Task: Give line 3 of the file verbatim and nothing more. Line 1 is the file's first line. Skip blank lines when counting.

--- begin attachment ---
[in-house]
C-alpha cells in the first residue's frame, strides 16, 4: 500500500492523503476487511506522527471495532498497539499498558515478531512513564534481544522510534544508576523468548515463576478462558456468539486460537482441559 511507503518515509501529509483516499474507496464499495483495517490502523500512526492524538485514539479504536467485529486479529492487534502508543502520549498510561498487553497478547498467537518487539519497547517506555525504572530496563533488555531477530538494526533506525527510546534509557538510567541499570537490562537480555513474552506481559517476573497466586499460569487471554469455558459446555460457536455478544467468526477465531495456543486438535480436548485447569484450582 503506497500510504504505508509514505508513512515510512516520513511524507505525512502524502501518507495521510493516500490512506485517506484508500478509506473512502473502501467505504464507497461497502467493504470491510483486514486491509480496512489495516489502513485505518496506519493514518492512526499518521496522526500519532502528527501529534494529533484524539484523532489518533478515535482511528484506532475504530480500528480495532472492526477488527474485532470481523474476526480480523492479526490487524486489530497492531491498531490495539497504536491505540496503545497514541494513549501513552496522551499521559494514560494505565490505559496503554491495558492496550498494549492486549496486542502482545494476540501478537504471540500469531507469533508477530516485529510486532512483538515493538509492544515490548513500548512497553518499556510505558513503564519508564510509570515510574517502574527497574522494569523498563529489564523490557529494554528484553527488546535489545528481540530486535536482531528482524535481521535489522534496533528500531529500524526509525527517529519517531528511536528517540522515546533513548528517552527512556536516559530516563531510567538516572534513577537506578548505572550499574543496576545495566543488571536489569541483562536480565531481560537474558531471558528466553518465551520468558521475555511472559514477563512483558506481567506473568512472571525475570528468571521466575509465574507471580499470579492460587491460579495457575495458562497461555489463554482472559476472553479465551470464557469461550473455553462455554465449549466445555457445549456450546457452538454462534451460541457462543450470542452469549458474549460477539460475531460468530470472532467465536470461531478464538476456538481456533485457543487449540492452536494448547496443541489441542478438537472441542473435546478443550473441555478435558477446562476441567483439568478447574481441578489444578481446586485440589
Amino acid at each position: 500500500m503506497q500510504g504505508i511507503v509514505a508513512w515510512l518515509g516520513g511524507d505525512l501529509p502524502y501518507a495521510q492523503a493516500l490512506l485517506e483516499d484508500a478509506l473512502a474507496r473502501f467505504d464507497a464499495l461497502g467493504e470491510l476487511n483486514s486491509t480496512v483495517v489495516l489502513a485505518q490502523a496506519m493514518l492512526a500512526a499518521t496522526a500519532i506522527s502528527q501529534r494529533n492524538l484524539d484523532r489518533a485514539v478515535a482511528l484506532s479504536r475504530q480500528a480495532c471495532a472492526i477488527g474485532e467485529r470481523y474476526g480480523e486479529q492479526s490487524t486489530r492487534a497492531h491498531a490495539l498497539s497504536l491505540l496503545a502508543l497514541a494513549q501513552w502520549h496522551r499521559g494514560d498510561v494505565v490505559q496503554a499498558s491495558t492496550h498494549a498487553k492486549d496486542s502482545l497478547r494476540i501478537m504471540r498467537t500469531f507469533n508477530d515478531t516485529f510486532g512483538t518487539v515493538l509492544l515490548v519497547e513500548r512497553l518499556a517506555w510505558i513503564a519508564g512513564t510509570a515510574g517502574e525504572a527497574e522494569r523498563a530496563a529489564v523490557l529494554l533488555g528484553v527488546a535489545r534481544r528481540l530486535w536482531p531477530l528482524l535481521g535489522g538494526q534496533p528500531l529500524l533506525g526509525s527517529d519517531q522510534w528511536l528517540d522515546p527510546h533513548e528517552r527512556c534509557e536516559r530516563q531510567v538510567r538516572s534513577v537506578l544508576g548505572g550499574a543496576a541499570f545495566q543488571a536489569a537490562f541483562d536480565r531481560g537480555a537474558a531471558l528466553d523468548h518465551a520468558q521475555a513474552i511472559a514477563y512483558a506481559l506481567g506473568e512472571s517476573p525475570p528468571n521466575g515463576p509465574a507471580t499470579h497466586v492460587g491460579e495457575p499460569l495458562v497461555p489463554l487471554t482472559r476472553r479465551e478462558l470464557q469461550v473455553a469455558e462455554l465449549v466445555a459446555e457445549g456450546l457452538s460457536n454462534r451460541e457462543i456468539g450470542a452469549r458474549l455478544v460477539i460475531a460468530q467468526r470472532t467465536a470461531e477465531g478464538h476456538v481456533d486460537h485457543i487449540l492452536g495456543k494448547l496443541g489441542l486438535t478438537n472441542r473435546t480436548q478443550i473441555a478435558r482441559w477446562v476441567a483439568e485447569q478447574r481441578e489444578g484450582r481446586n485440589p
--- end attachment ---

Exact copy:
Amino acid at each position: 500500500m503506497q500510504g504505508i511507503v509514505a508513512w515510512l518515509g516520513g511524507d505525512l501529509p502524502y501518507a495521510q492523503a493516500l490512506l485517506e483516499d484508500a478509506l473512502a474507496r473502501f467505504d464507497a464499495l461497502g467493504e470491510l476487511n483486514s486491509t480496512v483495517v489495516l489502513a485505518q490502523a496506519m493514518l492512526a500512526a499518521t496522526a500519532i506522527s502528527q501529534r494529533n492524538l484524539d484523532r489518533a485514539v478515535a482511528l484506532s479504536r475504530q480500528a480495532c471495532a472492526i477488527g474485532e467485529r470481523y474476526g480480523e486479529q492479526s490487524t486489530r492487534a497492531h491498531a490495539l498497539s497504536l491505540l496503545a502508543l497514541a494513549q501513552w502520549h496522551r499521559g494514560d498510561v494505565v490505559q496503554a499498558s491495558t492496550h498494549a498487553k492486549d496486542s502482545l497478547r494476540i501478537m504471540r498467537t500469531f507469533n508477530d515478531t516485529f510486532g512483538t518487539v515493538l509492544l515490548v519497547e513500548r512497553l518499556a517506555w510505558i513503564a519508564g512513564t510509570a515510574g517502574e525504572a527497574e522494569r523498563a530496563a529489564v523490557l529494554l533488555g528484553v527488546a535489545r534481544r528481540l530486535w536482531p531477530l528482524l535481521g535489522g538494526q534496533p528500531l529500524l533506525g526509525s527517529d519517531q522510534w528511536l528517540d522515546p527510546h533513548e528517552r527512556c534509557e536516559r530516563q531510567v538510567r538516572s534513577v537506578l544508576g548505572g550499574a543496576a541499570f545495566q543488571a536489569a537490562f541483562d536480565r531481560g537480555a537474558a531471558l528466553d523468548h518465551a520468558q521475555a513474552i511472559a514477563y512483558a506481559l506481567g506473568e512472571s517476573p525475570p528468571n521466575g515463576p509465574a507471580t499470579h497466586v492460587g491460579e495457575p499460569l495458562v497461555p489463554l487471554t482472559r476472553r479465551e478462558l470464557q469461550v473455553a469455558e462455554l465449549v466445555a459446555e457445549g456450546l457452538s460457536n454462534r451460541e457462543i456468539g450470542a452469549r458474549l455478544v460477539i460475531a460468530q467468526r470472532t467465536a470461531e477465531g478464538h476456538v481456533d486460537h485457543i487449540l492452536g495456543k494448547l496443541g489441542l486438535t478438537n472441542r473435546t480436548q478443550i473441555a478435558r482441559w477446562v476441567a483439568e485447569q478447574r481441578e489444578g484450582r481446586n485440589p